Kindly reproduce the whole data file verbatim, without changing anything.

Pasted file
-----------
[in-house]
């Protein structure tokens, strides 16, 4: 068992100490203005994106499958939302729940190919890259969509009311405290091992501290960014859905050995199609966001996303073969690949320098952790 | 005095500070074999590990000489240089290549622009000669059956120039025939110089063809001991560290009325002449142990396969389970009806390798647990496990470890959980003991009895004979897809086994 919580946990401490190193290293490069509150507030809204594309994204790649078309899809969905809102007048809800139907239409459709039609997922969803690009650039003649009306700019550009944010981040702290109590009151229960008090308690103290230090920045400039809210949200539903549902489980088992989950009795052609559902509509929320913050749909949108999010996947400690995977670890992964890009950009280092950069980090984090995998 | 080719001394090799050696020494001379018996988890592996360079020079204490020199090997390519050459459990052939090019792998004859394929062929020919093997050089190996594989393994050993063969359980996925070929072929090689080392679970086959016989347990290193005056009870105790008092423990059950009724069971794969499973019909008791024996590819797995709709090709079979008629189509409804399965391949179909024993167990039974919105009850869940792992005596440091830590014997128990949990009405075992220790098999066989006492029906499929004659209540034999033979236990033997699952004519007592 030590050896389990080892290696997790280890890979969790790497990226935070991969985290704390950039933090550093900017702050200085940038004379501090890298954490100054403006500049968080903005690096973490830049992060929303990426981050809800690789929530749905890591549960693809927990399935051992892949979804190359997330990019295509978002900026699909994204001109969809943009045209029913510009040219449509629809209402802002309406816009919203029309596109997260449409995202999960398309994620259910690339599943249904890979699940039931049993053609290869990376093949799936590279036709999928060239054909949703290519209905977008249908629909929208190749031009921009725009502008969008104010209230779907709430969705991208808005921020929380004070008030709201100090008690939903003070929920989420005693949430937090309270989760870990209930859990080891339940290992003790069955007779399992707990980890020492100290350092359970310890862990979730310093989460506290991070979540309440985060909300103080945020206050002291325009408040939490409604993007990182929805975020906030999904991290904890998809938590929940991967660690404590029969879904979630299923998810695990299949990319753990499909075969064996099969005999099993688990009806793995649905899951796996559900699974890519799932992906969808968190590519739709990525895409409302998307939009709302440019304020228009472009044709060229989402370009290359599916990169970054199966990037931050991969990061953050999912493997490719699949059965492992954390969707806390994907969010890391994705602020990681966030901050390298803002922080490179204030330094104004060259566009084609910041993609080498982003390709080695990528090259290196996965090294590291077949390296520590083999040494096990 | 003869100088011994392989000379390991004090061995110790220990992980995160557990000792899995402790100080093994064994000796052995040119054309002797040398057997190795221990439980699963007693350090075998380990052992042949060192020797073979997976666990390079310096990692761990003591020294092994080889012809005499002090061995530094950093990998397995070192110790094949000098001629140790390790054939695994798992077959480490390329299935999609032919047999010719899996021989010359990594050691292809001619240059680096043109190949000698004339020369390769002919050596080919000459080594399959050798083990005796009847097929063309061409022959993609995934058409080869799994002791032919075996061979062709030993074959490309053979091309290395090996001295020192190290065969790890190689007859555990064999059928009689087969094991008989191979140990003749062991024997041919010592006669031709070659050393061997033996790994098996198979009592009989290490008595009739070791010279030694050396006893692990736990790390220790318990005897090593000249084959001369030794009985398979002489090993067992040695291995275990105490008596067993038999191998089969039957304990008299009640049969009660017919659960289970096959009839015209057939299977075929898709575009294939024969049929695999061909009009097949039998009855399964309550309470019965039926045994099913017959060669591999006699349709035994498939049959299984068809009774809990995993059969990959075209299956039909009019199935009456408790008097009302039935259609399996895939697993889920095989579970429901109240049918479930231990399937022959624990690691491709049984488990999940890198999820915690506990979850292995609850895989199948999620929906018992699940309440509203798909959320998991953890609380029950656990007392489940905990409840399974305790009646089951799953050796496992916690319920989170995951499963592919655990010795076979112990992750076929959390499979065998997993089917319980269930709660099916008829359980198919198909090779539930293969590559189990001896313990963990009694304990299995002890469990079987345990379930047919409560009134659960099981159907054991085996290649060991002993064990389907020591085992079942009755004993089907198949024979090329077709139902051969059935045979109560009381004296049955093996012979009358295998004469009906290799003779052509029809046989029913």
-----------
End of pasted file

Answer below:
[in-house]
């Protein structure tokens, strides 16, 4: 068992100490203005994106499958939302729940190919890259969509009311405290091992501290960014859905050995199609966001996303073969690949320098952790 | 005095500070074999590990000489240089290549622009000669059956120039025939110089063809001991560290009325002449142990396969389970009806390798647990496990470890959980003991009895004979897809086994 919580946990401490190193290293490069509150507030809204594309994204790649078309899809969905809102007048809800139907239409459709039609997922969803690009650039003649009306700019550009944010981040702290109590009151229960008090308690103290230090920045400039809210949200539903549902489980088992989950009795052609559902509509929320913050749909949108999010996947400690995977670890992964890009950009280092950069980090984090995998 | 080719001394090799050696020494001379018996988890592996360079020079204490020199090997390519050459459990052939090019792998004859394929062929020919093997050089190996594989393994050993063969359980996925070929072929090689080392679970086959016989347990290193005056009870105790008092423990059950009724069971794969499973019909008791024996590819797995709709090709079979008629189509409804399965391949179909024993167990039974919105009850869940792992005596440091830590014997128990949990009405075992220790098999066989006492029906499929004659209540034999033979236990033997699952004519007592 030590050896389990080892290696997790280890890979969790790497990226935070991969985290704390950039933090550093900017702050200085940038004379501090890298954490100054403006500049968080903005690096973490830049992060929303990426981050809800690789929530749905890591549960693809927990399935051992892949979804190359997330990019295509978002900026699909994204001109969809943009045209029913510009040219449509629809209402802002309406816009919203029309596109997260449409995202999960398309994620259910690339599943249904890979699940039931049993053609290869990376093949799936590279036709999928060239054909949703290519209905977008249908629909929208190749031009921009725009502008969008104010209230779907709430969705991208808005921020929380004070008030709201100090008690939903003070929920989420005693949430937090309270989760870990209930859990080891339940290992003790069955007779399992707990980890020492100290350092359970310890862990979730310093989460506290991070979540309440985060909300103080945020206050002291325009408040939490409604993007990182929805975020906030999904991290904890998809938590929940991967660690404590029969879904979630299923998810695990299949990319753990499909075969064996099969005999099993688990009806793995649905899951796996559900699974890519799932992906969808968190590519739709990525895409409302998307939009709302440019304020228009472009044709060229989402370009290359599916990169970054199966990037931050991969990061953050999912493997490719699949059965492992954390969707806390994907969010890391994705602020990681966030901050390298803002922080490179204030330094104004060259566009084609910041993609080498982003390709080695990528090259290196996965090294590291077949390296520590083999040494096990 | 003869100088011994392989000379390991004090061995110790220990992980995160557990000792899995402790100080093994064994000796052995040119054309002797040398057997190795221990439980699963007693350090075998380990052992042949060192020797073979997976666990390079310096990692761990003591020294092994080889012809005499002090061995530094950093990998397995070192110790094949000098001629140790390790054939695994798992077959480490390329299935999609032919047999010719899996021989010359990594050691292809001619240059680096043109190949000698004339020369390769002919050596080919000459080594399959050798083990005796009847097929063309061409022959993609995934058409080869799994002791032919075996061979062709030993074959490309053979091309290395090996001295020192190290065969790890190689007859555990064999059928009689087969094991008989191979140990003749062991024997041919010592006669031709070659050393061997033996790994098996198979009592009989290490008595009739070791010279030694050396006893692990736990790390220790318990005897090593000249084959001369030794009985398979002489090993067992040695291995275990105490008596067993038999191998089969039957304990008299009640049969009660017919659960289970096959009839015209057939299977075929898709575009294939024969049929695999061909009009097949039998009855399964309550309470019965039926045994099913017959060669591999006699349709035994498939049959299984068809009774809990995993059969990959075209299956039909009019199935009456408790008097009302039935259609399996895939697993889920095989579970429901109240049918479930231990399937022959624990690691491709049984488990999940890198999820915690506990979850292995609850895989199948999620929906018992699940309440509203798909959320998991953890609380029950656990007392489940905990409840399974305790009646089951799953050796496992916690319920989170995951499963592919655990010795076979112990992750076929959390499979065998997993089917319980269930709660099916008829359980198919198909090779539930293969590559189990001896313990963990009694304990299995002890469990079987345990379930047919409560009134659960099981159907054991085996290649060991002993064990389907020591085992079942009755004993089907198949024979090329077709139902051969059935045979109560009381004296049955093996012979009358295998004469009906290799003779052509029809046989029913």